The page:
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Wisdom Literature 

The wisdom literature of the OT consists of the books of Proverbs, Job, and Ecclesiastes (Qoheleth). Among the books of the Apocrypha, Ecclesiasticus (The Wisdom of Jesus the son of Sirach) and the Wisdom of Solomon also belong to this wisdom category. In contrast to other parts of the OT, such as the Pentateuch and the former and latter prophets, which stress God's initiative in revealing the divine nature and will for his people, Israel's earliest wisdom literature stressed the human search for order in society and nature. In Israel the main roots of the wisdom movement were 1) the family and clan, as suggested by many of the Proverbs where the parent admonishes the child; and 2) the royal court in Jerusalem where Solomon reigned and is said to have been a source of wisdom (1 Kgs 4:29-34). It was presumably for this reason that the authorship of Proverbs and Ecclesiastes are attributed to him. The wisdom movement continued through the intertestamental period when God was clearly identified as the author of order, termed wisdom. According to Ecclesiasticus (1:4), wisdom (a feminine noun) was God's first creation. Eventually wisdom was personified, attributed a heavenly status and even viewed as God's first-born. St. Paul identifies Christ with the wisdom of God (1 Cor 1:24).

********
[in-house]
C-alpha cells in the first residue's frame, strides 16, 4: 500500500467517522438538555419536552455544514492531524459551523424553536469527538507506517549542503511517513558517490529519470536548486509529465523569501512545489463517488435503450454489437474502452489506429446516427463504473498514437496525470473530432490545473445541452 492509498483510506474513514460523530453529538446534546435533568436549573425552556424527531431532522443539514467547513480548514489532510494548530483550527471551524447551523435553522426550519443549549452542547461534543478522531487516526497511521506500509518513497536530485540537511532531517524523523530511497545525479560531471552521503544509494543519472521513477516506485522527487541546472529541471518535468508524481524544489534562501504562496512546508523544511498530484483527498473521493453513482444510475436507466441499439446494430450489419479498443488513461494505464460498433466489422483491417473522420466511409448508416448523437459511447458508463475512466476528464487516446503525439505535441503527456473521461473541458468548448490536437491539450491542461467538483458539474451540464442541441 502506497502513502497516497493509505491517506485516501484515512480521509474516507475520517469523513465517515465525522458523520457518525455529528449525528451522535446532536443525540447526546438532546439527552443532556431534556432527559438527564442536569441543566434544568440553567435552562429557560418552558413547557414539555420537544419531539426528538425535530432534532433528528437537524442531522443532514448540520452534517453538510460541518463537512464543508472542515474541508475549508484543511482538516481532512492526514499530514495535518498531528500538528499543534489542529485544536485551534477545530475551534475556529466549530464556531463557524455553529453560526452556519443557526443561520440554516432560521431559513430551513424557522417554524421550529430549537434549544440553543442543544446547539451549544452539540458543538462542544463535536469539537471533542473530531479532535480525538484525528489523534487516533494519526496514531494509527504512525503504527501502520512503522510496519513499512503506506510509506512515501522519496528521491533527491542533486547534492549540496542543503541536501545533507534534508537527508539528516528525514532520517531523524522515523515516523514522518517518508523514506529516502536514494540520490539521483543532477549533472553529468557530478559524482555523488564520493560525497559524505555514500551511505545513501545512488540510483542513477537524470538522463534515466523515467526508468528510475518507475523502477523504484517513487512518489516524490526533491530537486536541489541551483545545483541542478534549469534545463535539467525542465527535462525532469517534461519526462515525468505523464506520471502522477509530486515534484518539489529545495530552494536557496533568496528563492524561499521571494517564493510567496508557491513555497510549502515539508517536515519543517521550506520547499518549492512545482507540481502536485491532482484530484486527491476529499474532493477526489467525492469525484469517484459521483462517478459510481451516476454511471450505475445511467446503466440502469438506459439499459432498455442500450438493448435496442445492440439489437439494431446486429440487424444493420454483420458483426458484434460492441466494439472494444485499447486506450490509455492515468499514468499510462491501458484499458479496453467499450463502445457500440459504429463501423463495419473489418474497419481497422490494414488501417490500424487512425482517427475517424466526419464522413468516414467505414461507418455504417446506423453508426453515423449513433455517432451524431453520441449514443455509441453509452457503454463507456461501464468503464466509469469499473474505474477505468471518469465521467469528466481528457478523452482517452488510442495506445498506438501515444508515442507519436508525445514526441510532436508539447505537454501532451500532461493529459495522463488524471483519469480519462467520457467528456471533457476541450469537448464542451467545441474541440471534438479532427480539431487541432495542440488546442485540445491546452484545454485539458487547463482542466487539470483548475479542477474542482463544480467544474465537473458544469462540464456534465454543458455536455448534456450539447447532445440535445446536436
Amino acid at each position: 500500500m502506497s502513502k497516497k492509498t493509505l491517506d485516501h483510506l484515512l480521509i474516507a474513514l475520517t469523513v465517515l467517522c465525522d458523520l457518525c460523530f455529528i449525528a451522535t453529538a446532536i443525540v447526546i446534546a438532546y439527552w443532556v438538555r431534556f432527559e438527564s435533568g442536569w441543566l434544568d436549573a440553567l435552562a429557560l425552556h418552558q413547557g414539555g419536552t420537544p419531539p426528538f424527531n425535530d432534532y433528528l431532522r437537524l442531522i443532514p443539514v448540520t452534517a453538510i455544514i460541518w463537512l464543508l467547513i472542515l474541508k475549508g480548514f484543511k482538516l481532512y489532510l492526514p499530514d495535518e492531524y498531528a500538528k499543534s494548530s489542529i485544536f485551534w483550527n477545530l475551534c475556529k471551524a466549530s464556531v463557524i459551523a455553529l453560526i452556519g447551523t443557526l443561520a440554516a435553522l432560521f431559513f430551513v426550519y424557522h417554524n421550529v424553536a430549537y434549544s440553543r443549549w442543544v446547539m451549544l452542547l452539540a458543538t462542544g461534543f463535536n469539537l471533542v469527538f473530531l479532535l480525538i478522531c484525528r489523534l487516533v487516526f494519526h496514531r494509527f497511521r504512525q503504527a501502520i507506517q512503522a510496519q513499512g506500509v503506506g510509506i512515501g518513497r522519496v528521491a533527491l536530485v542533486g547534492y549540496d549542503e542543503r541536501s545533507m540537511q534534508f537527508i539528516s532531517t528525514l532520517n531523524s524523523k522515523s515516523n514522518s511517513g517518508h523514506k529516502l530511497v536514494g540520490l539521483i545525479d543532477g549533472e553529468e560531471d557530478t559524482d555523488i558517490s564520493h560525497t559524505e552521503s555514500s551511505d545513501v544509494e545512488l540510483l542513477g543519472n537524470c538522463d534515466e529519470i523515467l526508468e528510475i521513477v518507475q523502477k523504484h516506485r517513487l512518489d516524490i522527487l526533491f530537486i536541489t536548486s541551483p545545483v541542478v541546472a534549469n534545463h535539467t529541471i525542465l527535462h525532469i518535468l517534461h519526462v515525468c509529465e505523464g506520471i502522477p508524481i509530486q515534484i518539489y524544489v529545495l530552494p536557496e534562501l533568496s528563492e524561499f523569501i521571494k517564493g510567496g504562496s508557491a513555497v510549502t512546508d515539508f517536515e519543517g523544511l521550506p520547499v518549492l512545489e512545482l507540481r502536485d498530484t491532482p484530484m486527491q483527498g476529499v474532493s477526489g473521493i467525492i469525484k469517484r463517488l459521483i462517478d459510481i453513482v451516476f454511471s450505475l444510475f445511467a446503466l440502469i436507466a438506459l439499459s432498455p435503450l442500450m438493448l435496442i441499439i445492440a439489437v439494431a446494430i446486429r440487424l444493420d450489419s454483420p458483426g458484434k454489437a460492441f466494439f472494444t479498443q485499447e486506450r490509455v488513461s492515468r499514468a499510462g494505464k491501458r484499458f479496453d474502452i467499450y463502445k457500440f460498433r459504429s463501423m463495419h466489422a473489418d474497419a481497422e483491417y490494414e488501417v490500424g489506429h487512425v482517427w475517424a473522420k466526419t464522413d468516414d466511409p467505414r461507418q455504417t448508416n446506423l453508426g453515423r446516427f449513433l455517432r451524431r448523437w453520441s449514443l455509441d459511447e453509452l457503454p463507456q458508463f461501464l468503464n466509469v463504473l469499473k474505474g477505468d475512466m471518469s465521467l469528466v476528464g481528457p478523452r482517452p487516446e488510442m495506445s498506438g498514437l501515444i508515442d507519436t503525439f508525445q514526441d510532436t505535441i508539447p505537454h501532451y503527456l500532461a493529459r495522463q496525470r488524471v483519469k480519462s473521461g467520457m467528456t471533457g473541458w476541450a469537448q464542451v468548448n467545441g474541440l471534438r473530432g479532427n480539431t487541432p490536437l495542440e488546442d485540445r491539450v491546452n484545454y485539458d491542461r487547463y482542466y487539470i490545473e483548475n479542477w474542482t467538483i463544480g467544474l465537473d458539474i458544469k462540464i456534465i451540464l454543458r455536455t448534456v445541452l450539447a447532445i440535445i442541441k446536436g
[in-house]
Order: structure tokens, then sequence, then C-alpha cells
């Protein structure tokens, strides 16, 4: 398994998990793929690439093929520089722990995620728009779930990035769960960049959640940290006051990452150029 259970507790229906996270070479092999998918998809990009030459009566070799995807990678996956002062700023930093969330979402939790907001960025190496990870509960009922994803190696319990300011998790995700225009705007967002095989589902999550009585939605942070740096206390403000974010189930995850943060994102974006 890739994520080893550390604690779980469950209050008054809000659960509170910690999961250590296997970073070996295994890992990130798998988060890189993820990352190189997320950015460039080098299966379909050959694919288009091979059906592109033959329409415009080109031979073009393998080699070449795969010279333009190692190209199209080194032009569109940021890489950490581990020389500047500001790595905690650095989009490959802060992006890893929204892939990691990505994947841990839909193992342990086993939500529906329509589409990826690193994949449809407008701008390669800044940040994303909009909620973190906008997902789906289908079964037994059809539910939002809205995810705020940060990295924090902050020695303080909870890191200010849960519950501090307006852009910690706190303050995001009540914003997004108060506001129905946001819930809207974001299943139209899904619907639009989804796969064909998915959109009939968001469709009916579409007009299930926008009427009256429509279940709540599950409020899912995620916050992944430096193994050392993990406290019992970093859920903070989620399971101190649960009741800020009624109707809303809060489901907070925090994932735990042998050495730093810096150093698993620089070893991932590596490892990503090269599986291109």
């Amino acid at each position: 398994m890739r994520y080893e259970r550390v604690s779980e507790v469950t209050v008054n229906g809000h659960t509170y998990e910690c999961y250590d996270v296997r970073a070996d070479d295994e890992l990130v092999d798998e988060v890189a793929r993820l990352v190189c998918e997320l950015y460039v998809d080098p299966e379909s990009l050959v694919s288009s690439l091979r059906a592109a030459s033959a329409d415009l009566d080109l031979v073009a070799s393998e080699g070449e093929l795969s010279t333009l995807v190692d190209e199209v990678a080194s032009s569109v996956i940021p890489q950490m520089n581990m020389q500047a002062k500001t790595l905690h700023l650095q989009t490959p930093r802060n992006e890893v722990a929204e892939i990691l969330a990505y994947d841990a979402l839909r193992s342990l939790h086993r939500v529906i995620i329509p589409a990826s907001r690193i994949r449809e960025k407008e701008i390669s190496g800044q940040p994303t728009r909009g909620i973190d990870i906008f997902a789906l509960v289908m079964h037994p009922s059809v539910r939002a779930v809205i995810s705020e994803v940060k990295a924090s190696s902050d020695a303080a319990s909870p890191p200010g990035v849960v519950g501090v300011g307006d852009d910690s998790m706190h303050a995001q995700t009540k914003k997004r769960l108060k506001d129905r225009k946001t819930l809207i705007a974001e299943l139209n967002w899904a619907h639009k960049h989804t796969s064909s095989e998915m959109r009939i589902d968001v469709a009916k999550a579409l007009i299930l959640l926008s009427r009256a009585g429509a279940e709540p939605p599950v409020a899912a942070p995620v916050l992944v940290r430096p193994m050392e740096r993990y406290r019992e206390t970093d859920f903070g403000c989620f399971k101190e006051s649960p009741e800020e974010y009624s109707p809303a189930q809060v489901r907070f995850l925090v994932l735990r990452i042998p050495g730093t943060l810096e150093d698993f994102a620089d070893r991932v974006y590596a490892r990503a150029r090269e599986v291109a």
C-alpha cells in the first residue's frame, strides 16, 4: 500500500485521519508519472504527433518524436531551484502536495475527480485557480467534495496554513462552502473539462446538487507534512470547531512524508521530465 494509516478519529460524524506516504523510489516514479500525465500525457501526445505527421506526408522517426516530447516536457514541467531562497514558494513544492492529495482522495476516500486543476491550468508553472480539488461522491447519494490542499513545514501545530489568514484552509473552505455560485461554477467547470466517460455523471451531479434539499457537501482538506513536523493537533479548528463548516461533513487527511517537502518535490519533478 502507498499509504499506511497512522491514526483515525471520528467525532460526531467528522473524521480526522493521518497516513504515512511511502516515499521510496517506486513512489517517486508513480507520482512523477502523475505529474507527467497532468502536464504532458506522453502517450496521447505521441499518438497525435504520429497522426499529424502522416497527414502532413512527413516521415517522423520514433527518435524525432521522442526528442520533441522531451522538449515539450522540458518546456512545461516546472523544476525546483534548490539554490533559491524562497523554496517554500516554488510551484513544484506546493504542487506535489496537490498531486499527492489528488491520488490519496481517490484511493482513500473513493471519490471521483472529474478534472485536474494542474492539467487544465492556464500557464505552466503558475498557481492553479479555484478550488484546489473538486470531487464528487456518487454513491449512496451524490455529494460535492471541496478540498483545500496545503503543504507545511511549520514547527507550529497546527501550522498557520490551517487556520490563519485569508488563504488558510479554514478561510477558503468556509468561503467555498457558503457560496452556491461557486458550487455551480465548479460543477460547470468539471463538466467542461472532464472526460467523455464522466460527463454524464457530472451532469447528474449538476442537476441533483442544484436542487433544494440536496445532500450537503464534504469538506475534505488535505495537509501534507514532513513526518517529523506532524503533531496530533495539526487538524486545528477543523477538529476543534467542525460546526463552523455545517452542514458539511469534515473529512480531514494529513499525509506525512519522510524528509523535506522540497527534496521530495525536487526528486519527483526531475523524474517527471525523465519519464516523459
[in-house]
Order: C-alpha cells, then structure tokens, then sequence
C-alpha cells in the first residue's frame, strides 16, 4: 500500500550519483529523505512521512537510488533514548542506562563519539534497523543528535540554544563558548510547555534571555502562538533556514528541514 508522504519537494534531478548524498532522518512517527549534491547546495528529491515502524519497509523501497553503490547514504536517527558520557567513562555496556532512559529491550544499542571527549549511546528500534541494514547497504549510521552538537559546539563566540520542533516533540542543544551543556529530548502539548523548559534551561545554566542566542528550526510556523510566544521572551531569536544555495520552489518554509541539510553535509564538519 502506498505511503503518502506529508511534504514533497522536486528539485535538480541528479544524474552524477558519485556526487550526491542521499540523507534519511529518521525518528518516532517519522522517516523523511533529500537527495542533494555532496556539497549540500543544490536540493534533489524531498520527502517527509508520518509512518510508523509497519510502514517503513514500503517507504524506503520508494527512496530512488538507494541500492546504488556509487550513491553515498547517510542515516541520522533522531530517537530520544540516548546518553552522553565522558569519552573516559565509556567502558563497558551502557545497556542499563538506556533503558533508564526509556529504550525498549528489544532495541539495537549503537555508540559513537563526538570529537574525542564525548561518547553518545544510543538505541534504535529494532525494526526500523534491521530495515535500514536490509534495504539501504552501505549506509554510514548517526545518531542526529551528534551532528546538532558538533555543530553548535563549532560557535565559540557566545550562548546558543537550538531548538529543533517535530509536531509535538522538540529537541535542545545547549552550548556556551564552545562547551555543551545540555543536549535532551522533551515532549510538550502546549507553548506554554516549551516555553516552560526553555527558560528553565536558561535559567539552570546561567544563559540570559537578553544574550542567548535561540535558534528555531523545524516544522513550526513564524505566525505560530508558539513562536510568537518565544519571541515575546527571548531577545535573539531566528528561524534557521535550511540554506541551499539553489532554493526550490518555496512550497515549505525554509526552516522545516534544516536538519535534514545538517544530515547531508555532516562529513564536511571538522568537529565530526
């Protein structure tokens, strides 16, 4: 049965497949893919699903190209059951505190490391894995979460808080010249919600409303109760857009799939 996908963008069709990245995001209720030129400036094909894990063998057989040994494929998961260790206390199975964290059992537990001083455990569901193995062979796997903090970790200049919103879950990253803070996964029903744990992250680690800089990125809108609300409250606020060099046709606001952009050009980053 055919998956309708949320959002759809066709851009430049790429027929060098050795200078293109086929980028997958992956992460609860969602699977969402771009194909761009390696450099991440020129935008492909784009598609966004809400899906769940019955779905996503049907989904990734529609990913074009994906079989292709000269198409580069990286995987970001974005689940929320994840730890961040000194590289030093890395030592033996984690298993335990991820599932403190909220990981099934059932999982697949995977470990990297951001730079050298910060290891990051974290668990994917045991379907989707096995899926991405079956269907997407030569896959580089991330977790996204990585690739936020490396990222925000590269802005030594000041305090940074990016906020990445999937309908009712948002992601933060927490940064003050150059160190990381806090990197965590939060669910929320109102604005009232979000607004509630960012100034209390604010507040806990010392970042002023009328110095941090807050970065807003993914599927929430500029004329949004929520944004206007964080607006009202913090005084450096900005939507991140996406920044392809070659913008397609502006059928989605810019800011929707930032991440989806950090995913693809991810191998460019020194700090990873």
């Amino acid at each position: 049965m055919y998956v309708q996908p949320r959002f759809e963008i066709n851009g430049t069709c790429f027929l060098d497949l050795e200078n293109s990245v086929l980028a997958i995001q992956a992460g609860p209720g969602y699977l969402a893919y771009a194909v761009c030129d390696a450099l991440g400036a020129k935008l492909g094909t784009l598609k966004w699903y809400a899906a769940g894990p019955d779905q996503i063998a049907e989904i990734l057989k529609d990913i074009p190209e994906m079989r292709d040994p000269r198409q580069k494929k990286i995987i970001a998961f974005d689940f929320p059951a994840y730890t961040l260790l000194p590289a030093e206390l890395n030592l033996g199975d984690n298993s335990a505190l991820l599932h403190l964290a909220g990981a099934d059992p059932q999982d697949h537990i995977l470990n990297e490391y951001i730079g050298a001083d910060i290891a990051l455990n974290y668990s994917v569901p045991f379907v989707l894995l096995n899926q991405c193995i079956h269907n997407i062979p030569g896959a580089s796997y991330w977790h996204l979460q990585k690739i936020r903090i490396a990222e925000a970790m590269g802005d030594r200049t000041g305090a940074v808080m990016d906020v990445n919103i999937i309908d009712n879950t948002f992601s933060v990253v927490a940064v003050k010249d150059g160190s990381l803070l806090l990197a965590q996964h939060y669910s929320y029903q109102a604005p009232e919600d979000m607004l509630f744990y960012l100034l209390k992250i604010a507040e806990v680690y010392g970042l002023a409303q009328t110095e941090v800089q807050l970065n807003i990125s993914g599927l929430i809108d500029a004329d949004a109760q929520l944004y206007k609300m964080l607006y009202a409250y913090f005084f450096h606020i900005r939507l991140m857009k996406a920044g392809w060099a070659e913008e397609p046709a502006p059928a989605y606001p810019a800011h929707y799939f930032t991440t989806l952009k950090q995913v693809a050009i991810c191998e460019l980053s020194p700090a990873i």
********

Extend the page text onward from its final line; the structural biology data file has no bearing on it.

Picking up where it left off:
Glossary definitions provided courtesy of Church Publishing Incorporated, New York, NY,(All Rights reserved) from "An Episcopal Dictionary of the Church, A User Friendly Reference for Episcopalians," Don S. Armentrout and Robert Boak Slocum, editors.
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